I'm not sure if it was the time of year, conditions, or all combination of both but
the Rocky Mountain National Park is the best place I have ever fished.
I didn't have much time to properly fish many locations because of family obligations or my wife's patience. She knows one more cast for me could turn into an hour or more. She stayed tolerant and let me fish when I could. There were many times I'd only get 10 casts or so in. Where ever I fished I either hooked or landed fish.
I've never fished a location that was so prolific with trout. They weren't stupid you had to properly drift your fly but if you even had the slight resemblance of a good drift it usually resulted in a strike. Any buggy high floating pattern is all you needed. I fished mainly with caddis and a royal wulff.
One of the biggest fish I had the pleasure of seeing and the heartbreak of losing was to a Chernobyl Ant. The only one I had with me. I had the fish deny several other flies and then finally come up and take the Chernobyl Ant. As soon as I set the hook I felt resistance then that sickening slack from your knot popping. It was my fault not tying the knot properly and it was cool to just see a fish eat like that but I can't help but wonder what if.
The clarity of the water was amazing and you have postcard scenery in every direction. Even in the summer the water is cold. It was to me at least I couldn't take being in the water without my wool socks and wading boots.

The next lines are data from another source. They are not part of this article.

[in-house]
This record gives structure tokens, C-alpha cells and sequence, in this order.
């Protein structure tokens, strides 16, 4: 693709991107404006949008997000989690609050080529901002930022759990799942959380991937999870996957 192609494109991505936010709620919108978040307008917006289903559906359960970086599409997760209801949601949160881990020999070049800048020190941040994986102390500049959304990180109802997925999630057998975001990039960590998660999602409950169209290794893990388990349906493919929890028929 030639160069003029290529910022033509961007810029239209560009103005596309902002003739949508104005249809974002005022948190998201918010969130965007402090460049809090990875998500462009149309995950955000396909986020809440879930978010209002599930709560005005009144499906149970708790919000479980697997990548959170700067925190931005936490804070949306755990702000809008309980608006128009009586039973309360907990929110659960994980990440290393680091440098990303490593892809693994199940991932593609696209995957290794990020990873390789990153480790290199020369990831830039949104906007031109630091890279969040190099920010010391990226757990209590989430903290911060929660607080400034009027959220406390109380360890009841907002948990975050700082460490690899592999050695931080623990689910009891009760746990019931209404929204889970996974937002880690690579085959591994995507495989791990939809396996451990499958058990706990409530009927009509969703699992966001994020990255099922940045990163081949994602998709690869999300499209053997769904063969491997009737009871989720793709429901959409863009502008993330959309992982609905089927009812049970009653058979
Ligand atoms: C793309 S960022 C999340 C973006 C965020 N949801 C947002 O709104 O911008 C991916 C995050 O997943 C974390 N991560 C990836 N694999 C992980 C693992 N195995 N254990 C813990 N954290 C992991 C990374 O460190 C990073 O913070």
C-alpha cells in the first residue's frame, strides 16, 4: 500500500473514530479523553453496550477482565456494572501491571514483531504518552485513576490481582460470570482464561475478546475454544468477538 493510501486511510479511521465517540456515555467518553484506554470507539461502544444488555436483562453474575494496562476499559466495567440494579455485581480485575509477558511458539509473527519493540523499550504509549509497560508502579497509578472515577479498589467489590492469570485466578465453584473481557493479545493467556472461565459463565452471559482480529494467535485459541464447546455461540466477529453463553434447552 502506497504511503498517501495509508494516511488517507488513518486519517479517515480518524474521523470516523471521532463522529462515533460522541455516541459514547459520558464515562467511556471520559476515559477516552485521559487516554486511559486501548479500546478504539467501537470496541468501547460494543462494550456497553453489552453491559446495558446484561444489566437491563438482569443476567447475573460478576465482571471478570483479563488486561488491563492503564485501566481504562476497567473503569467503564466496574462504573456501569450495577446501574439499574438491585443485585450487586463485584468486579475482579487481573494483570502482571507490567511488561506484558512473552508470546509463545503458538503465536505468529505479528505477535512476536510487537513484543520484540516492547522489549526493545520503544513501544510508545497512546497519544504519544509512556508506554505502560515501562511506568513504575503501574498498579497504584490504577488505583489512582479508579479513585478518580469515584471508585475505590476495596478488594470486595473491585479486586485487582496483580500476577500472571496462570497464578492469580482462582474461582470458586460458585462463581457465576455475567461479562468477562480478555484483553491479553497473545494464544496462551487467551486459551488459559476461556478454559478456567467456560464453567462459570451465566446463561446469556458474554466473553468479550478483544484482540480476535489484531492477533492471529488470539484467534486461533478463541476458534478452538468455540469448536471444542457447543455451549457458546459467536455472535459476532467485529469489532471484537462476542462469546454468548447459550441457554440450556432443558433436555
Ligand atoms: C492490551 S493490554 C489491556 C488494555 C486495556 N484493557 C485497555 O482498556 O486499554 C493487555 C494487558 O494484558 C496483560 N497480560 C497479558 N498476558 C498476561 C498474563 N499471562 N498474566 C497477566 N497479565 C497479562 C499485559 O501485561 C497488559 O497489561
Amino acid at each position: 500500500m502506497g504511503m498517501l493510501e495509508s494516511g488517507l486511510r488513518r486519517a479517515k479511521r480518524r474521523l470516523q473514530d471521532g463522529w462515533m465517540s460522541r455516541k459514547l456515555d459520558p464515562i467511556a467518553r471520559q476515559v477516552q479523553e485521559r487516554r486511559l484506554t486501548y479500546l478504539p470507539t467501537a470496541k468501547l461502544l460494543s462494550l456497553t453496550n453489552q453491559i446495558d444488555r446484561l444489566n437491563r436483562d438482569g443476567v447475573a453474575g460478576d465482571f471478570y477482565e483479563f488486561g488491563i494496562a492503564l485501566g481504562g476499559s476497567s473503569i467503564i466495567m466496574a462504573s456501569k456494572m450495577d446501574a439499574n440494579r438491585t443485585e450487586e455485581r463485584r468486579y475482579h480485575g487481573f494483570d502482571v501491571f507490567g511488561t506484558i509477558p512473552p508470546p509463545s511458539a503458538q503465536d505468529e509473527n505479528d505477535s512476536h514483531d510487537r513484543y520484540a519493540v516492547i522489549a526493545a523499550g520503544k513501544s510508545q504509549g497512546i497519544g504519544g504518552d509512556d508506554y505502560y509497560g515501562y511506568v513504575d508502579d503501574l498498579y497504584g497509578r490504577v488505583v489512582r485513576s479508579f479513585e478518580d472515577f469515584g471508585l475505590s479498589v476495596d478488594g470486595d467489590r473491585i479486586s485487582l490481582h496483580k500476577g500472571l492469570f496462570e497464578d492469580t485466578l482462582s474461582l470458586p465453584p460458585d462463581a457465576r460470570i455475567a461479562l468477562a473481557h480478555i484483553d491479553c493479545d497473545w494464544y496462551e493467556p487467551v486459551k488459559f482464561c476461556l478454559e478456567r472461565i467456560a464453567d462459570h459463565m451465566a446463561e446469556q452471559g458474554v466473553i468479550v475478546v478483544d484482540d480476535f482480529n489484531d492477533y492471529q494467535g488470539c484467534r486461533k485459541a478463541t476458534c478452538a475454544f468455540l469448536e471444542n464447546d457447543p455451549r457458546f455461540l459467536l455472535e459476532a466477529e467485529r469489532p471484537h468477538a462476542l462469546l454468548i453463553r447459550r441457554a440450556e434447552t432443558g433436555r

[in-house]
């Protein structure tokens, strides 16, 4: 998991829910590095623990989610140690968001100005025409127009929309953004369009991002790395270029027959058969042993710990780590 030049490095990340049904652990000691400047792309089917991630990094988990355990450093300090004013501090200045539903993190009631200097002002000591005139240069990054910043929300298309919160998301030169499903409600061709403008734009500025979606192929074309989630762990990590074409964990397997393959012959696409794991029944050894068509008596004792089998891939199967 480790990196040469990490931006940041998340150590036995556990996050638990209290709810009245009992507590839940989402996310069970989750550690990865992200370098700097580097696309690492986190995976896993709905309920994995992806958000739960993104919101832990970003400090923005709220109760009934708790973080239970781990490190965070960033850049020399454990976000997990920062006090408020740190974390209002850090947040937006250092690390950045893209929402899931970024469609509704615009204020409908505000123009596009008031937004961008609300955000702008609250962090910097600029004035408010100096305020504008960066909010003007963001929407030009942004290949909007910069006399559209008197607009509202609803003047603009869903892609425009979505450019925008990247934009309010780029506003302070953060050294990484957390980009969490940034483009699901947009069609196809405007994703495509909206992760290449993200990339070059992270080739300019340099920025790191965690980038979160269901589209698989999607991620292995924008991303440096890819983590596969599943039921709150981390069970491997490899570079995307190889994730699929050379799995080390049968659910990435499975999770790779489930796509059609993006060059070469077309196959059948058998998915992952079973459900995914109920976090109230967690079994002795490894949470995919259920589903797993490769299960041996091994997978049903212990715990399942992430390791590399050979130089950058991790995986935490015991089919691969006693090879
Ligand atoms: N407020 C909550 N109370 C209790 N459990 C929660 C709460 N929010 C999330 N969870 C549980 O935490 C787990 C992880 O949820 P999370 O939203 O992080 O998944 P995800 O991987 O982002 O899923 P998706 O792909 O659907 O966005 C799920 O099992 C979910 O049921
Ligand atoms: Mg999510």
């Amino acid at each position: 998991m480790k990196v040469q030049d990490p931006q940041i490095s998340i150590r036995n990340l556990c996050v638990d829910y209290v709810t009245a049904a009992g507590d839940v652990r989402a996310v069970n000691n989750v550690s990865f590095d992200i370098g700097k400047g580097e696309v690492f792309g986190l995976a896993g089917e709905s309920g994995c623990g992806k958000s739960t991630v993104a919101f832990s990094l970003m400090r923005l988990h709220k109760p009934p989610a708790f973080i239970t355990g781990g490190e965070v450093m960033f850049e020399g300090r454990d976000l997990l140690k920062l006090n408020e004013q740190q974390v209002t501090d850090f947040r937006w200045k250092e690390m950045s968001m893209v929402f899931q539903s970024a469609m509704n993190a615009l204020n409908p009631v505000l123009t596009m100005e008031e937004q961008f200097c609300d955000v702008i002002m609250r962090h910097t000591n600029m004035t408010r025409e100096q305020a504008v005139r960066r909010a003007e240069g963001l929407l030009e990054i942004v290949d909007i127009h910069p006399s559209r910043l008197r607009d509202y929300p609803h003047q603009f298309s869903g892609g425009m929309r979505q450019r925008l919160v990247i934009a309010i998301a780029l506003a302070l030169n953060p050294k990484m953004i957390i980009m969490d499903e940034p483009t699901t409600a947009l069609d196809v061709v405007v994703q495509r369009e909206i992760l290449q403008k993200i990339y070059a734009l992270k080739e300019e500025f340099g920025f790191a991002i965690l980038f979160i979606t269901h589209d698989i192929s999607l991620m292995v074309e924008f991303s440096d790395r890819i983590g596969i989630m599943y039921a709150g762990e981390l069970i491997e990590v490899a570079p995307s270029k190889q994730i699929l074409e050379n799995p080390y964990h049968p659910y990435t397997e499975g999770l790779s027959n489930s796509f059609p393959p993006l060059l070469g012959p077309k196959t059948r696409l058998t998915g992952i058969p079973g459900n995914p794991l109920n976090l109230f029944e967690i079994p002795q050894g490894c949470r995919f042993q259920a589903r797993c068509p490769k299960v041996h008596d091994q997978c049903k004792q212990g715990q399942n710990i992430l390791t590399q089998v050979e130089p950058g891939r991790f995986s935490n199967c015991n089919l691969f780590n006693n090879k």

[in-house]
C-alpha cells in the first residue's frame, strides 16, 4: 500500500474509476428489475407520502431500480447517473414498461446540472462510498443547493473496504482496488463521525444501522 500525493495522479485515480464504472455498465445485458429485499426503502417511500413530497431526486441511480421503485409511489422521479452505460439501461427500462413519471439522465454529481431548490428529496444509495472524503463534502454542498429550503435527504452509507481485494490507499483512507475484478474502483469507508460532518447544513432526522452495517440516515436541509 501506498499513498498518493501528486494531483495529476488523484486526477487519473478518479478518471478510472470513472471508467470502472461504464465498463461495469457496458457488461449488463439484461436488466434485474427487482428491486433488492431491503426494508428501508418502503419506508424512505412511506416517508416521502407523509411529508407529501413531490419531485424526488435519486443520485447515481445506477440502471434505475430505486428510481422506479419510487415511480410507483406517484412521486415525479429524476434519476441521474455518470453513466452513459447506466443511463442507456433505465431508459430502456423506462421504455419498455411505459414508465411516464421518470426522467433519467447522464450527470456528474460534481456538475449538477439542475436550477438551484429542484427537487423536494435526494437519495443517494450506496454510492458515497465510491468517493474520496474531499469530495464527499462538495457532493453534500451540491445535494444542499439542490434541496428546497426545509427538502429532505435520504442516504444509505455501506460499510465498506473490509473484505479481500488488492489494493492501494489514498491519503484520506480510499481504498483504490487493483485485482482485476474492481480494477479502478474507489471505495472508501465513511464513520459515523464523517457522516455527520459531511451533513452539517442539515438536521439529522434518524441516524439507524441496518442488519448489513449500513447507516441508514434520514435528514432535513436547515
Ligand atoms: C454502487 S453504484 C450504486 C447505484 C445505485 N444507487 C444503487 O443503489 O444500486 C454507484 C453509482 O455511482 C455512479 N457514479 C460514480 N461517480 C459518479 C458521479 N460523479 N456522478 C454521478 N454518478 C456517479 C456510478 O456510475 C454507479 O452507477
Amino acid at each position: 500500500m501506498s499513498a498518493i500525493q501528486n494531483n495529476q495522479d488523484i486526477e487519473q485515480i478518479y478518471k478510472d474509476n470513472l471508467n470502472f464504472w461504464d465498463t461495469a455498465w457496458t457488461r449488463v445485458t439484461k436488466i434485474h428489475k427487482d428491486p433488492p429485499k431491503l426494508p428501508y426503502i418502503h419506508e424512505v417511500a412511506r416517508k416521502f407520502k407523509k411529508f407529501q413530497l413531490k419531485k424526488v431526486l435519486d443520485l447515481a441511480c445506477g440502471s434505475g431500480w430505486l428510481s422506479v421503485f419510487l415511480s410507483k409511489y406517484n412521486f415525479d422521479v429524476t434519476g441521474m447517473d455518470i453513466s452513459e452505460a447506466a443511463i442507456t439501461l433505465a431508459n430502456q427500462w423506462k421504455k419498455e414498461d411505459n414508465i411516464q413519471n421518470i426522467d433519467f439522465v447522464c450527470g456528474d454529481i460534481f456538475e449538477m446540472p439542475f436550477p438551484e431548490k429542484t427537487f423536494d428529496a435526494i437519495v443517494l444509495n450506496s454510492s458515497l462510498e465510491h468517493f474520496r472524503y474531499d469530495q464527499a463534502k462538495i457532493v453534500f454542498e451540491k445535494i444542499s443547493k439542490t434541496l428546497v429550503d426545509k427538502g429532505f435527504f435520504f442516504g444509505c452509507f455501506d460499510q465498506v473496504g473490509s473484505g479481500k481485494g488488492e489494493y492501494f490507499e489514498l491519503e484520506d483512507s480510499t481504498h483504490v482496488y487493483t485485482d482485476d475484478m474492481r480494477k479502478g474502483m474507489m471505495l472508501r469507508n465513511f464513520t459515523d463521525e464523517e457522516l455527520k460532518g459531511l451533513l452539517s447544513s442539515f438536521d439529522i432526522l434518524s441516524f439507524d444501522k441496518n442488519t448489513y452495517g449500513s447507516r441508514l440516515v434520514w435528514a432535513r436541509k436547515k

The lakes weren't as bad as the creeks but they were still chilly. The pic above is from Sprague Lake. I was the only one wading in the water.
Other people were fishing with spinning rods from shore I didn't see anyone catch anything but there was a big fish jumping right out of casting distance. I'm pretty sure it was a cutthroat. That is my one regret is not trying to target some of the different trout species that live in the Rockies. When I first read a book about the area I thought the locations were too far to really target. I checked the book again later and realized many of the places I would have liked to target I was either right next to or easily with in driving distance.
There's a bus system that takes you to various locations in the park, one option I didn't try but think would be a good idea is to park at one of the low altitude bus stops. The idea is to have the bus take you to all the stops going up towards Bear Lake. You could fish for as long as you wanted at each stop and take the bus when you wanted to go to the next area. That would be a great way to spend the day.
I wish I had taken more pictures of both sides of the park. Most of my photos are from the West side but the East is a lot different. The east side of the range has more scrub brush and less forest. It seems dryer and has more of a high desert feel.